Construction, pt.1The project started by following the instructions with the hull. Nothing special to write home about just the usual modern Dragon kit in terms of sharp moldings, no flash, great fit. The hull came together quickly, the only deviations from the norm were filling & removing unneeded part locators with the holes for mounting the external fuel tanks the first to get filled with styrene sheet. Then came the time for the first modifications. The fenders were the first target and they were cut down, had their edges rounded, and a strip of styrene glued on the edge. Moving on from the front fenders, the glacis plate received some detailing in the form of squash-molded rivets and two weld beads made from greenstuff putty. As usual, the grab-handles on the hull were replaced with copper wire as I’m not fond of de-sprueing and cleaning up these parts that are so easily made from wire. With the basics on the hull finished, I turned my attention to the next chore-to-be, the wheels. This vehicle I chose to build had an almost full set of solid dish wheels with only one “half-spider” pattern wheel which the kit supplied. I was prepared with a Maquette wheel set which turned out to be quite a struggle since the dimensions of the wheels were almost identical, except for one crucial detail, the axle holes. The Maquette holes were larger than Dragon's, meaning I had to first fill the holes and then drill in larger ones. Thinking about it now, the method I used wasn’t ideal. The most trouble-free solution would have been to buy another Dragon kit to donate the necessary early type wheels. Well, I didn’t and drilling the new holes was tricky. First to get the holes centered and then at right angle was too much for me, several years ago. My fist attempts were less than centered and less than straight. The solution was simple. Carve the holes larger. The wheels now fitted correctly but quite loosely. Actually “loosely” is a gross understatement since they fit so loosely I was forced to glue the wheels to the suspension arms with 2-part epoxy. The wheels were on, but being fixed, would surely prove troublesome while painting. The tracks were also assembled at this point and to ensure proper fit, I glued the idler and drive wheels to the track lengths. When putting the tracks together, I discovered a thing I could have done better with the suspension. I had glued the idler mounts in place and I was forced to make the tracks a little more saggy than I’d preferred to make the ends meet. This is the bad thing with tracks having two kinds of links. If they’re a tiny bit too short add you add two links and they’re too long! With the wheels and tracks taken care of, I started working on the rest of the hull details and the stowage gear that would be piled on the vehicle. With the walk-around as my main reference, I began measuring, calculating and eyeballing dimensions for the gear that would clutter the right hull side and fender. The dozen-or-so bolt-and-nut assemblies were made from copper wire and hexagonal styrene rod. Making the nuts was a test of patience. First, I had to cut thin, even slices from the rod, then mark and drill a hole in the center for the bolt. Quite a lot had to be discarded in both stages, resulting in many more slices cut than used. When done, they were attached with super-glue to holes drilled in the hull side. The stowage boxes were next and were built from styrene sheet with details made using metal wire and scrap PE. While these required some time and care, it was a cakewalk when compared to the rearmost stowage box. It looked quite daunting, being originally made from thin metal and resembling a really sloppily made fruit crate. Making one from styrene meant small contact areas for gluing and careful measuring would be a must in order to get it straight and even. Normal strip styrene and L-shaped rod was used in construction. Surprisingly, it wasn’t really that hard as I imagined. Tedious and fiddly, yes, but far from impossible. Contrary to normal Murphy’s laws concerning modeling, I managed to figure it out that drilling the numerous holes to the components was best done before assembly. When it was done, I set the finished item aside, took a deep breath and congratulated myself for prevailing with such an endeavor. The similar but smaller and much simpler tool box mounts for the left fender was also built at the same time. After the fruit crate was finished, I added some details to the rear hull before proceeding to the turret. The turret required some modifications, but less so than the hull. Before gluing the upper and lower halves together, I removed the original rain-cover plate over the mantlet and made a new larger one from sheet styrene. It was glued on and weld beads were added around it with stretched sprue which was brushed with liquid cement to soften it and then textured with a modeling knife and sand paper when dried. As with the hull, all grab handles were replaced with copper wire and, as on the hull, the number and location of the handles was different than on the kit instructions, so I consulted my references. The new aluminum gun barrel was a drop-fit replacement for the two-part plastic item and it was mounted at this point with super glue The prominent serial numbers on the back of the turret shell were made from part numbers cut from sprue and a missing bolt was added to the gun mantlet. With the turret almost done, I noticed something that made me put the model aside for a couple of years. That gun mantlet… I had completely missed the fact that the kit-supplied mantlet was of the wrong type for the vehicle I was building. The kit-supplied mantlet had the ZiS-S-53 gun collar while I needed an S-53 type. If I had noticed that before assembling the turret, fixing the issue would have been as simple as buying a drop-fit resin replacement part. But with the turret already assembled, I had to resort to modifying it in place. But that was after a few years, literally, of sitting in the box.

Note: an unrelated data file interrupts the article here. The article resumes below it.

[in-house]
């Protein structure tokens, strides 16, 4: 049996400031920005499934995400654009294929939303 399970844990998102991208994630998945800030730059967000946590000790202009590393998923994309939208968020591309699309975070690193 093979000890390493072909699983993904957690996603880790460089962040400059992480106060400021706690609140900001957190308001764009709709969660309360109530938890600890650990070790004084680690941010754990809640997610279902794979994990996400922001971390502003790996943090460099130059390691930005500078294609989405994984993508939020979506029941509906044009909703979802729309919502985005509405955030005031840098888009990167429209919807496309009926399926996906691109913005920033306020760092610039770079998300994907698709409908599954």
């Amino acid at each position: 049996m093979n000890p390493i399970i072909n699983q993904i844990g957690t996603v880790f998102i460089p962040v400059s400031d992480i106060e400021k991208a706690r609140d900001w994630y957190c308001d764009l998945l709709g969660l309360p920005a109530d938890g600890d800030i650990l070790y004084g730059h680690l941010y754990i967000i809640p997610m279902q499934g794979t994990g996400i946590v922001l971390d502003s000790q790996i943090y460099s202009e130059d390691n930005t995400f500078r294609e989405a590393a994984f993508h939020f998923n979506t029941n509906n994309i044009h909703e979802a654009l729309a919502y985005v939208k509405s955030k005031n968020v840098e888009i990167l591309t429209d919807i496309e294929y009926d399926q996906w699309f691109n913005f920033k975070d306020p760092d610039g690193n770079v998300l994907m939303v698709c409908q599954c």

Copyright ©2020 by Eetu Tahvonen. Images also by copyright holder unless otherwise noted. The views and opinions expressed herein are solely the views and opinions of the authors and/or contributors to this Web site and do not necessarily represent the views and/or opinions of AeroScale, KitMaker Network, or Silver Star Enterrpises. Images also by copyright holder unless otherwise noted. Opinions expressed are those of the author(s) and not necessarily those of AeroScale. All rights reserved. Originally published on: 2007-11-16 00:00:00. Unique Reads: 21071